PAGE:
I always read these statistics comparing Americans' and Europeans' work schedules with a bit of skepticism. Most of them seem framed to suggest that Americans are either incapable of fun or under the Man's thumb -- neither of which I have found true in experience. Maybe it is just because I like my job, and I think that productive labor in a job that you enjoy is the root of lasting happiness.
Anyway, it turns out that Americans are by and large happy and on average happier than most European workers:
The truth is that most Americans don't feel particularly shackled. To begin with, an amazingly high percentage of us like our jobs. Among adults who worked 10 hours a week or more in 2002, the General Social Survey (GSS) found that 89% said they were very satisfied or somewhat satisfied with their jobs. Only 11% said they were not too satisfied or not at all satisfied.
Of course, some would argue this statistic must be hiding big differences between people with "good" jobs and those with "bad" jobs. Presidential candidate John Edwards, in an argument fit for the French, tells us that we are two nations: "One America that does the work, another America that reaps the reward."
No doubt there is great job dissatisfaction among people with low incomes and little education--the folks working in factories and on farms; the people who sell you socks and serve you lunch--right? Wrong. There is no difference at all between those with above- and below-average incomes: nine in 10 are satisfied, as are people without college degrees. 87% of people who call themselves "working class" are satisfied.
But even if we are satisfied with our jobs, might we still be happier at the beach? Imagine asking people something like this: "If you were to get enough money to live as comfortably as you would like for the rest of your life, would you continue to work or would you stop working?" Certainly a high percentage would answer in the affirmative? Wrong again: In 2002, the GSS found that number to be less than a third of all workers. And once again, there is no difference between those at different levels of income or education. 69% of working class folks say they would keep working even if they didn't have to.
This may be one reason why Americans tend to score better than Europeans on most happiness surveys. For example, according to the 2002 International Social Survey Programme across 35 countries, 56% of Americans are "completely happy" or "very happy" with their lives, versus 44% of Danes (often cited in surveys as the happiest Europeans), 35% of the French and 31% of Germans. Those sweet five-week vacations and 35-hour workweeks don't seem to be stimulating all that much fÃ©licitÃ©. A good old-fashioned 50-hour week might be a better option.
Read the whole thing.
..."If you were to get enough money to live as comfortably as you would like for the rest of your life, would you continue to work or would you stop working?" Certainly a high percentage would answer in the affirmative? Wrong again..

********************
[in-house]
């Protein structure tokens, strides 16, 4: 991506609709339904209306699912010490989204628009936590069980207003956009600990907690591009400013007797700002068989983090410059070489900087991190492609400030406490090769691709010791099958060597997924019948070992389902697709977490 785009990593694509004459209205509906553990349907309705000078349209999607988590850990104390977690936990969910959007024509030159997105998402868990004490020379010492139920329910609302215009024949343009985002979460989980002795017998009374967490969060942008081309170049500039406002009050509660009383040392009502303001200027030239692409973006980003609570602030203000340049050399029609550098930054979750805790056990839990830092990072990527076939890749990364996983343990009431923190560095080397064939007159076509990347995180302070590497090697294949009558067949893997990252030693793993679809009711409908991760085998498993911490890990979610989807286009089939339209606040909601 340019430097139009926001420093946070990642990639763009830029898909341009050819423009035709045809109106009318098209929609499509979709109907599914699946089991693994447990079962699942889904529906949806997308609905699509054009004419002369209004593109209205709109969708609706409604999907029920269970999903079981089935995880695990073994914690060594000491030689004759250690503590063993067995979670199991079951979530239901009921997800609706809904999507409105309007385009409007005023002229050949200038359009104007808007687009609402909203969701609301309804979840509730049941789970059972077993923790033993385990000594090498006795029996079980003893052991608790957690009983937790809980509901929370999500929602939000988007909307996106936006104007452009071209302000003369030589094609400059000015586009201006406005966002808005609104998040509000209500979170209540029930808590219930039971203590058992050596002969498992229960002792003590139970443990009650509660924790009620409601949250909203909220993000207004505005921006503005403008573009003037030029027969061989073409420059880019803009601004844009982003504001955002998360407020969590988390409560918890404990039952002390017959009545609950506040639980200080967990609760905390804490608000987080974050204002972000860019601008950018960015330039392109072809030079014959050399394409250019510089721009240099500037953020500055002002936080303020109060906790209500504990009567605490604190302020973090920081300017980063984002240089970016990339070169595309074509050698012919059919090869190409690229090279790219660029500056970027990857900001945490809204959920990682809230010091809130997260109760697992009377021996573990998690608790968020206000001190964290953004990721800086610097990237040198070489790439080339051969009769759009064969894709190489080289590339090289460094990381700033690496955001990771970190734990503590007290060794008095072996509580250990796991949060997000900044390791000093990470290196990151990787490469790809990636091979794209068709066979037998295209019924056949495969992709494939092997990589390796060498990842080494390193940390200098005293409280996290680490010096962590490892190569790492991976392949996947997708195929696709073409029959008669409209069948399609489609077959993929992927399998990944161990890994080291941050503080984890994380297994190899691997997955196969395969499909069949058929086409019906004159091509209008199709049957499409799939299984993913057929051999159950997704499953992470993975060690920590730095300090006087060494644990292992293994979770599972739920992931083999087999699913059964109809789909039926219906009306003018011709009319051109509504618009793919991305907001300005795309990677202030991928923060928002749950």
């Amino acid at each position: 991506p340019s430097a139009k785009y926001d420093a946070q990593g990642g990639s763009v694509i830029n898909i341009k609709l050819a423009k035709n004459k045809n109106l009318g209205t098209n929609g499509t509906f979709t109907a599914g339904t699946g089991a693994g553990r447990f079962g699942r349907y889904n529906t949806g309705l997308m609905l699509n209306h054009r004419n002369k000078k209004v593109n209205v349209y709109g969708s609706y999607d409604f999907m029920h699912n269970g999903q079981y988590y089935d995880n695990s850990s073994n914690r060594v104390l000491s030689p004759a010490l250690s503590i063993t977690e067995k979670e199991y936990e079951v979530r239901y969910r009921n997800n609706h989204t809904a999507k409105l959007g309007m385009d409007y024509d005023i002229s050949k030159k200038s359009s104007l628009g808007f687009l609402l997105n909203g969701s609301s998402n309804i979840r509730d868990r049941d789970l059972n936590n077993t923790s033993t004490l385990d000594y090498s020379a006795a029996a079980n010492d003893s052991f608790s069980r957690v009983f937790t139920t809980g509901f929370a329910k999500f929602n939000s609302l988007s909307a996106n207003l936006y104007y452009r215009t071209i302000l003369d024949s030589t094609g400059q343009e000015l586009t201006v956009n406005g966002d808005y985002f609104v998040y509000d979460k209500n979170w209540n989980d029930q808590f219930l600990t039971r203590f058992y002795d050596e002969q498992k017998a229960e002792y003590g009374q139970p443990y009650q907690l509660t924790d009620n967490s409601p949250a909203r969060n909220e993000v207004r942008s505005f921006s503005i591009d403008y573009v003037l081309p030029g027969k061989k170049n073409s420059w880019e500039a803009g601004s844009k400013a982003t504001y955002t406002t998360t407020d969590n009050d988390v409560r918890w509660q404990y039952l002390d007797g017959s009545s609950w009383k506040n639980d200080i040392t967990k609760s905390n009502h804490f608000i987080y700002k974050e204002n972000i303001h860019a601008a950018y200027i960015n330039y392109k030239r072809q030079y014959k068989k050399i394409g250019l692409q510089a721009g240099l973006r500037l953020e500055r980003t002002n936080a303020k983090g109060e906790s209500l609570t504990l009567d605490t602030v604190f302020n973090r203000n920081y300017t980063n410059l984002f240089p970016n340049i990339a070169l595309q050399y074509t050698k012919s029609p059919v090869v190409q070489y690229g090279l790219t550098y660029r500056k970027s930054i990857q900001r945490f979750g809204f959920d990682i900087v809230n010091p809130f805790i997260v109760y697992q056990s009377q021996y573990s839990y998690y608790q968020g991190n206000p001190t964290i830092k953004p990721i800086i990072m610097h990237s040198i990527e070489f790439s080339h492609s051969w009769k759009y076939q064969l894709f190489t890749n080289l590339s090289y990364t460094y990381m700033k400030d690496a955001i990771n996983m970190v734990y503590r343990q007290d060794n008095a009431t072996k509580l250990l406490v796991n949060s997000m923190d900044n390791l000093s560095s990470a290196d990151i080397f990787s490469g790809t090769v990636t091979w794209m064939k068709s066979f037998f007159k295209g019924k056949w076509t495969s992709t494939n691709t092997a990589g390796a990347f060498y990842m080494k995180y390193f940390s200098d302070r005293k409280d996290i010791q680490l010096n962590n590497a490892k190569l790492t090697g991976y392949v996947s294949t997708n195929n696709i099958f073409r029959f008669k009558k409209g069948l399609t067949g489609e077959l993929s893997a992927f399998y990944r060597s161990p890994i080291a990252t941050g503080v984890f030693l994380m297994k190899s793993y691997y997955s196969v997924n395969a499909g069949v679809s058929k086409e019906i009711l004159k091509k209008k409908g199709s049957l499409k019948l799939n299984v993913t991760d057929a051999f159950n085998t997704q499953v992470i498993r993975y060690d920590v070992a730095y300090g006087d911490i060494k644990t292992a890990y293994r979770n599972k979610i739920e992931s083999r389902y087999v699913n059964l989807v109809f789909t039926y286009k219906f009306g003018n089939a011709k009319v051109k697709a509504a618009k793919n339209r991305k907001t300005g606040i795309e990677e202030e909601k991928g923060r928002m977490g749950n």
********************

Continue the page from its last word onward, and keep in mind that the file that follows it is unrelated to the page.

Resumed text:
I think this statement is misleading. While I do not have statistical proof, most people I know would want to work but not necessarily do their current job at the current level. It also seems like one of those questions where you can't really answer. None of my friends know what a life is like where you don't *have* to work.
As for myself. I would prefer not to work, but because I have so many other hobbies and interests that I find more interesting to do than work. Perhaps I just need to find a more interesting job.
I've read it. It's pretty questionable. For example:
This may be one reason why Americans tend to score better than Europeans on most happiness surveys
But do they, really? I'm not at all convinced on the basis of the data given, and it's not hard to find different data (eg http://www.worldvaluessurvey.org/). Here we have a conclusion drawn from 4 data points cherry-picked from one survey - no P-values, no quantified trends, just an assertion. And while I don't have access to the raw data, I do notice that the 2002 ISSP survey (presumably the survey referred to) was on "Family and Changing Gender Roles"...
An uncharitable person might almost suspect that the AEI isn't presenting an entirely unbiased interpretation here.
I also note that while the thrust of the article is ostensibly about a comparison between US and European work patterns, said comparison doesn't actually show up until the last paragraph of any susbstance - most of the article is either anecdote or intra-US comparisions.
Still, if you're happy working a 50 hour week and only getting a fortnights vacation, good luck to you. Me, I'll stick with my 30 hour week, my 5 weeks paid vacation, and my extensive collection of hobbies and interests.
As an American in the working class I will tell you that I would happily quit working were it an option. Just about everyone I know would like to do something productive with their lives, but it probably isn't what they are doing now.
Give me 30 hour work weeks with 5 weeks vacation please! I'm tired, so very tired of this 40-50 hour BS. I can afford to live on less, I just can't find a job that doesn't require me to be there that much.
One of the factors this article does not take into account is that we have a culture in which it is engrained that we identify ourselves by what kind of job we have. In Europe the type of job is much less important in realtionships, friendships and casual communication between families.
This "identification through job classification" works against what would be healthy for us: working less hours, but more concentrated, focused and productive.